The Cost-Effectiveness Study
Mental health diseases are a main contributor to both the global and national burden of disease, and it has been estimated that 25% of the total national disease burden in Denmark can be ascribed to mental health diseases (Vendsborg et al., 2015). Furthermore, mental health diseases constitute a substantial burden on society with high costs related to loss of income, expenses for social supports, and a range of indirect costs due to a chronic disability that begins early in life. In Denmark, the annual socioeconomic cost amounts to 55 billion Danish kroner, of which only 10% is related to direct health care treatment (Vendsborg et al., 2015).
The use of various telehealth care solutions for treatment of mental health diseases have been proposed and are believed to hold great potential for the individual patient as well as for society (Voss, 2009). Despite evidence showing that telehealth care can lead to significant health benefits for particular mental health diseases, the associated costs of providing telehealth care are less well established (Conn et al., 2015; Hilty et al., 2013).
To provide decision-makers with evidence on whether the resources currently being invested in this area represent an efficient use of scarce resources, the aim of the cost-effectiveness study is to determine whether the telehealth care interventions evaluated in the NoDep Blended Care Study and the mDiary Study are cost-effective compared to usual care. Additionally, the aim of the study is to establish if there are any common subgroups of patients with different mental health disorders for whom telehealth care might be cost-effective.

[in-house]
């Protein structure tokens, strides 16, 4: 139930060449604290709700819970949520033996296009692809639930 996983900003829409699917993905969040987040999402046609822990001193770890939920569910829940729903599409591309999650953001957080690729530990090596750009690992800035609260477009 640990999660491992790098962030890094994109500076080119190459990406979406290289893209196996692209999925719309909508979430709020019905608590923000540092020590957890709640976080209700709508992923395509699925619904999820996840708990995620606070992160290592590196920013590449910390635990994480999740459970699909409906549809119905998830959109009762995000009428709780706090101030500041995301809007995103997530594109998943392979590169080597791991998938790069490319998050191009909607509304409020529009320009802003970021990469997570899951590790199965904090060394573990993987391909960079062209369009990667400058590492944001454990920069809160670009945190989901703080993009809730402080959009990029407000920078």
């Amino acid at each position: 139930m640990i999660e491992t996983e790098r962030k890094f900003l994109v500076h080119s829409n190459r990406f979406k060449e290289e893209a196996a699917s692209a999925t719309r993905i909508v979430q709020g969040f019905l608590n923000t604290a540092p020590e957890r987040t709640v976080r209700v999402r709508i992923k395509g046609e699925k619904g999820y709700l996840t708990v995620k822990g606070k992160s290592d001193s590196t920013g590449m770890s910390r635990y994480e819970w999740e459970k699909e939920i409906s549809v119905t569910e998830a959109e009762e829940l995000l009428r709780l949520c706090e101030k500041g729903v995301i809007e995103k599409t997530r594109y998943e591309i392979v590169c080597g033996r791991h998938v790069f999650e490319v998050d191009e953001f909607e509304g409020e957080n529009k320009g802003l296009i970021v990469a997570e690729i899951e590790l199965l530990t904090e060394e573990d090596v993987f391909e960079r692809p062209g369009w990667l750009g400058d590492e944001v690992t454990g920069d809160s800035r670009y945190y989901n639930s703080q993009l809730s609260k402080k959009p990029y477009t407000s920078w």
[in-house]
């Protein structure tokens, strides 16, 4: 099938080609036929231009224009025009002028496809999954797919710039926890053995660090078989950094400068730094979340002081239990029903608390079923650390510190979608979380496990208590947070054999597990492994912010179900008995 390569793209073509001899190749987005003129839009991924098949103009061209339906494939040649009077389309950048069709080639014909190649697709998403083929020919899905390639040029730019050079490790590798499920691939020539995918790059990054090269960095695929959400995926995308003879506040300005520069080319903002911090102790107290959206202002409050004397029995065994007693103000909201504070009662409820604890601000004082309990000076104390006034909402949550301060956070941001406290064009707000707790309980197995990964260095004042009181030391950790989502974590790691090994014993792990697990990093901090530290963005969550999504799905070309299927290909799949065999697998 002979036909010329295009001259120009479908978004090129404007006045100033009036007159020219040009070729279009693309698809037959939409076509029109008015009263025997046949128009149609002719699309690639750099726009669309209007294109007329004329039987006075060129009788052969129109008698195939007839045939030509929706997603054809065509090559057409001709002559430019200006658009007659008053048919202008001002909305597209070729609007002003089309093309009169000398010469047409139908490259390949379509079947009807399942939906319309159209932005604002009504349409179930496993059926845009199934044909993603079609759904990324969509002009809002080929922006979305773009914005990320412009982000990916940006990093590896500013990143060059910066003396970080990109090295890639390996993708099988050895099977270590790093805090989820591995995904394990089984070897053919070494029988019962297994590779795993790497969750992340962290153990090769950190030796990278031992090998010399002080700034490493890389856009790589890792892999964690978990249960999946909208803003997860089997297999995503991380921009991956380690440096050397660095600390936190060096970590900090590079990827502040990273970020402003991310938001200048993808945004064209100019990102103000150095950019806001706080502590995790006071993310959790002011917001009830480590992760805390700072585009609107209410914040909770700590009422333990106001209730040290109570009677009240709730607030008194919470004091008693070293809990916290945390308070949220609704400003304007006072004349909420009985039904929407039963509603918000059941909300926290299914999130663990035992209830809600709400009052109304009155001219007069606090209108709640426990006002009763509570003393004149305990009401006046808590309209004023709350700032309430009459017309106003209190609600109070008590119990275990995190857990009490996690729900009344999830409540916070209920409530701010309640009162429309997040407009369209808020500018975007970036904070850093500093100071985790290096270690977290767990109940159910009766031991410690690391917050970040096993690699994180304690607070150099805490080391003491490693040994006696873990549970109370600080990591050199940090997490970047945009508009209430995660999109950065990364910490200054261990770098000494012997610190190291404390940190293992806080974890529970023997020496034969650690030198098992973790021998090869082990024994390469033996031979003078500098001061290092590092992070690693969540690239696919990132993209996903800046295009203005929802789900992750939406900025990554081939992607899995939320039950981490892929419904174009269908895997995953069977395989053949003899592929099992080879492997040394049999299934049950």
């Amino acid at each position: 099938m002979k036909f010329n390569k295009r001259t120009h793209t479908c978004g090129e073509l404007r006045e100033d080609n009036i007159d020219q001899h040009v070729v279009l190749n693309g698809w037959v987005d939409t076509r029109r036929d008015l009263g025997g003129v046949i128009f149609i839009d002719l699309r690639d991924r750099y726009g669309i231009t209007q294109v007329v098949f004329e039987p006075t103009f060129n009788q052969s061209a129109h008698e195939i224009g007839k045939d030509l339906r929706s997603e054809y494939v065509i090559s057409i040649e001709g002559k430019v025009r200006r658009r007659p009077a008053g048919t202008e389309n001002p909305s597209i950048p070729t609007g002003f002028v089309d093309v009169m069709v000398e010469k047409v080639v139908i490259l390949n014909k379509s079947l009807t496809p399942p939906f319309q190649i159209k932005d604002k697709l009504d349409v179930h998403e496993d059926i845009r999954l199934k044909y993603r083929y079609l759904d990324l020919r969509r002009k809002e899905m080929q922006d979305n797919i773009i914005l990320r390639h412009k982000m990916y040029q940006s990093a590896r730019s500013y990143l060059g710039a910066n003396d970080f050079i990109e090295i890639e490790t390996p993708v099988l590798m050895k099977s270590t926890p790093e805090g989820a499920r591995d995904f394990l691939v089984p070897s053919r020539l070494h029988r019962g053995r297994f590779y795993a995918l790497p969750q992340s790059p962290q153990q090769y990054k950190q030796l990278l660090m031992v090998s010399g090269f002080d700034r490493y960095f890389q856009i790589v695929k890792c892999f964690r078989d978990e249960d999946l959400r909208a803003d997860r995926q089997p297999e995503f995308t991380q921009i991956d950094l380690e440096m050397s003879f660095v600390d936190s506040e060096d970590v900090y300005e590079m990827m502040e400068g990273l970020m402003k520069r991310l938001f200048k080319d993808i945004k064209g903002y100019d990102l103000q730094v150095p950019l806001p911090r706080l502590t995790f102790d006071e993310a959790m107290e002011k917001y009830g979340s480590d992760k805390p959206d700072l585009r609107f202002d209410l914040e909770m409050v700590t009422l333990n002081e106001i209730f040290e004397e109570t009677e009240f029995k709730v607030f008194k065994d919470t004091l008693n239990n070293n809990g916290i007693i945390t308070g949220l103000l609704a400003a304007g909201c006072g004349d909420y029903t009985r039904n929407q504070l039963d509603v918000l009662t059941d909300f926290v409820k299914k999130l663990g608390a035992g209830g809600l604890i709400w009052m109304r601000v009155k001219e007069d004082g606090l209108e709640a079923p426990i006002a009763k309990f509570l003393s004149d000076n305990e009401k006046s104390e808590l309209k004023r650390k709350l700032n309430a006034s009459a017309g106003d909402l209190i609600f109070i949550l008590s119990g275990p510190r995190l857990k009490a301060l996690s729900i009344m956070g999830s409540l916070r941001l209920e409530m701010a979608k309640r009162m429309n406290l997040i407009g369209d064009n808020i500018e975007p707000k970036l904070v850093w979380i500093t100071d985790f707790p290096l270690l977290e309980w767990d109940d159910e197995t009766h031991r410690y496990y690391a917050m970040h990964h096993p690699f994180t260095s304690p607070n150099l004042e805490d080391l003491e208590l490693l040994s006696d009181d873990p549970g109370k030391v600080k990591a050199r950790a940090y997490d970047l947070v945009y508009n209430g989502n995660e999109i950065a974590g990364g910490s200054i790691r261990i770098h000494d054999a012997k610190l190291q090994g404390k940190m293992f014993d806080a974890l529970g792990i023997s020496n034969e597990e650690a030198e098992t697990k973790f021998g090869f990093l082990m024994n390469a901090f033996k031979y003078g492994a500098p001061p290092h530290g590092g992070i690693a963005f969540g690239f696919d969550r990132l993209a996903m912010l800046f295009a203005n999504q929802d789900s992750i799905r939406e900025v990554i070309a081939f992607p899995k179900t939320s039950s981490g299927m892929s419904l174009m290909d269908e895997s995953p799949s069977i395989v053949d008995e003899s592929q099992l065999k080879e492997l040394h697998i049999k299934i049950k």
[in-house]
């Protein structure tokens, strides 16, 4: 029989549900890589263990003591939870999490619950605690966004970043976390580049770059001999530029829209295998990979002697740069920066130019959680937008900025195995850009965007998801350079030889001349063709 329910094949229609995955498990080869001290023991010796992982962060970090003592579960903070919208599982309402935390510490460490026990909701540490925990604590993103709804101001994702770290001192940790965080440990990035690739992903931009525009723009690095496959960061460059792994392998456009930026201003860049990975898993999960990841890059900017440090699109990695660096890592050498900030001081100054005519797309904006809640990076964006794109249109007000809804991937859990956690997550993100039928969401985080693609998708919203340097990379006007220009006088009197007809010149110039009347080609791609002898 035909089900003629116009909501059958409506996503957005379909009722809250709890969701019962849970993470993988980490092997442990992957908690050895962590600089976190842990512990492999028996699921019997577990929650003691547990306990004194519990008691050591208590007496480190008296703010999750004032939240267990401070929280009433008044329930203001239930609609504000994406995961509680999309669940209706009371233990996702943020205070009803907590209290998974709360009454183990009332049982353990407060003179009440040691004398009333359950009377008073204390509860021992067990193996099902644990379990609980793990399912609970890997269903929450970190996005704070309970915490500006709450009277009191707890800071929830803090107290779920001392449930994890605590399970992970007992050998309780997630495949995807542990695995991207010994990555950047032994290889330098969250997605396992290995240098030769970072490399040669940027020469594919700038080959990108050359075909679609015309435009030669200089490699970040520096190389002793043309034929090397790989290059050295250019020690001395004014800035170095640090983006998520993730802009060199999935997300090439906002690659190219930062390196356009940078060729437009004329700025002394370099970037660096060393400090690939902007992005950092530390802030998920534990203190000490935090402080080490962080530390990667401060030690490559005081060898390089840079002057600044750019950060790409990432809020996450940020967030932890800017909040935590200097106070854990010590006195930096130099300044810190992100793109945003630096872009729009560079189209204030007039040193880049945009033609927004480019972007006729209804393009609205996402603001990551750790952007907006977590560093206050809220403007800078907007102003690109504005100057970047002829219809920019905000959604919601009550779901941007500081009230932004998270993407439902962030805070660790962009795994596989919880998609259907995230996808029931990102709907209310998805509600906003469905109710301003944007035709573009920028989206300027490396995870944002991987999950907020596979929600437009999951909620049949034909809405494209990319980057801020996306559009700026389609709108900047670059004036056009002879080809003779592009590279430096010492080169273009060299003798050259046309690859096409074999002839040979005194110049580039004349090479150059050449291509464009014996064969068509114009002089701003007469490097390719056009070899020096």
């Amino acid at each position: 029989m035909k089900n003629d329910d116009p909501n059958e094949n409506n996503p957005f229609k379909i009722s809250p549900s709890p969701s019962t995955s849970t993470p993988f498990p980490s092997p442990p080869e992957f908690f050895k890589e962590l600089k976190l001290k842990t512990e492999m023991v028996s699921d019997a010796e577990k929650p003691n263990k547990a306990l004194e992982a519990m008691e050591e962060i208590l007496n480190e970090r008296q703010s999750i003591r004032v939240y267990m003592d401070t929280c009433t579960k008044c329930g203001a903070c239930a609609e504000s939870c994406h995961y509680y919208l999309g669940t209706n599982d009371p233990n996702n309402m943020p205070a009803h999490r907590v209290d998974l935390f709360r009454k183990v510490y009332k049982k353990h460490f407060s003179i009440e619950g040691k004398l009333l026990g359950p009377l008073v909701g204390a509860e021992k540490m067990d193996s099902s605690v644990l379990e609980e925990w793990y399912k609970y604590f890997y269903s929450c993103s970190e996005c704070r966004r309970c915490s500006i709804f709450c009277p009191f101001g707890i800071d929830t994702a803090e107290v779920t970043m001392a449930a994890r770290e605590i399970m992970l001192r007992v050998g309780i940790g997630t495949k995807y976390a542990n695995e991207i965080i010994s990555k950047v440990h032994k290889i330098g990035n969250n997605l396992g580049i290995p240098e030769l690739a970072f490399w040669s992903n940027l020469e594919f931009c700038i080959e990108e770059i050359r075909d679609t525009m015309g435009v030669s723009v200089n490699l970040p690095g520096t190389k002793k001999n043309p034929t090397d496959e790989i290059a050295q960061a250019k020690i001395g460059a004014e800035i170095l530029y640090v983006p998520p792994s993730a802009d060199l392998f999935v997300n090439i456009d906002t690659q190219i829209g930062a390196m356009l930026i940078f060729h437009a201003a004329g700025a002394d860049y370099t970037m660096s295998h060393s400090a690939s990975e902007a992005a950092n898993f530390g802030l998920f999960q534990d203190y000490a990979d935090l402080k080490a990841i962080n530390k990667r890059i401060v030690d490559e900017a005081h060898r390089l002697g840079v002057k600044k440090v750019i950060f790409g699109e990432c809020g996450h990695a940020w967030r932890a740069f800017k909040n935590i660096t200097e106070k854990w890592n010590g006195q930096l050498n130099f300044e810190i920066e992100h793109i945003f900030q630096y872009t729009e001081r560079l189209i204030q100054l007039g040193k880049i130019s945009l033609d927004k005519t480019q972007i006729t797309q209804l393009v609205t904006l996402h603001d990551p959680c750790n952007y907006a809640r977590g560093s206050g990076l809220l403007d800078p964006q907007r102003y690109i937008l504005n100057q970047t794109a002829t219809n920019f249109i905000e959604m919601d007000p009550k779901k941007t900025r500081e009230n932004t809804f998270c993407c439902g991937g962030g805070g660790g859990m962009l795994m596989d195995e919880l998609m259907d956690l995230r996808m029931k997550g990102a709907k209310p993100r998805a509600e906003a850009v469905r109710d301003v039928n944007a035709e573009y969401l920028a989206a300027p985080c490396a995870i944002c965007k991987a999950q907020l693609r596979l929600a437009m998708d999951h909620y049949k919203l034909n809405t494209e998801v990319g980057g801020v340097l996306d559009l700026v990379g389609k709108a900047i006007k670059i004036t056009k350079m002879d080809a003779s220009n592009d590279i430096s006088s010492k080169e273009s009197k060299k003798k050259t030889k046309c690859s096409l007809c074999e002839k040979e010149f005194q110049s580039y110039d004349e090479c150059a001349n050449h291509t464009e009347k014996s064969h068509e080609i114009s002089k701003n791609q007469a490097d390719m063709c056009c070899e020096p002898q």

The economic evaluations for the NoDep Blended Care Study and the mDiary Study will be carried out as cost-utility analyses, where costs collected from both a societal and health care sector perspective and quality-adjusted life years (QALY) will be used as outcome measures. Health-related quality of life used in the calculation of QALY will be measured at baseline and after 3, 6, and 12 months follow-up using the EuroQol-5Dimensions-5Level (EQ-5D-5L) instrument. The analyses will be conducted as within-trial analyses with a 12-month time horizon consistent with the follow-up period of the clinical trials.
Treatment costs, medication costs, and labor market consequences will be included in the analyses. Patient-specific data on resource utilization and unit costs will be obtained from the Danish National Health Insurance Service Register, the Danish National Patient Register, and the Danish National Prescription Registry. Furthermore, data will be obtained from Trimbos iMTA Questionnaire on costs for psychiatric illnesses (TIC-P) filled in by the patients.
An incremental cost-effectiveness ratio (ICER) will be calculated to assess the cost-effectiveness of the telehealth care interventions. The ICER is calculated as the mean difference in costs between the intervention and the control group divided by the mean difference in QALYs. To assess if the results are sensitive to uncertainty in the included parameters, sensitivity analyses will be conducted.
Conn, D., Gajaria, A., & Madan, R. (2015). Telepsychiatry: effectiveness and feasibility. Smart Homecare Technology and TeleHealth, Volume 3, 59.
Vendsborg, P., Lindhart, A., Gram, T., & Bentzen, J. (2015). Tal til psyken - Fakta om psykisk sundhed og psykisk sygdom 2015. Psykiatrifonden, 42.
Voss, H. (2009). Telepsykiatri i Danmark - hvad ved vi fra udlandet? København.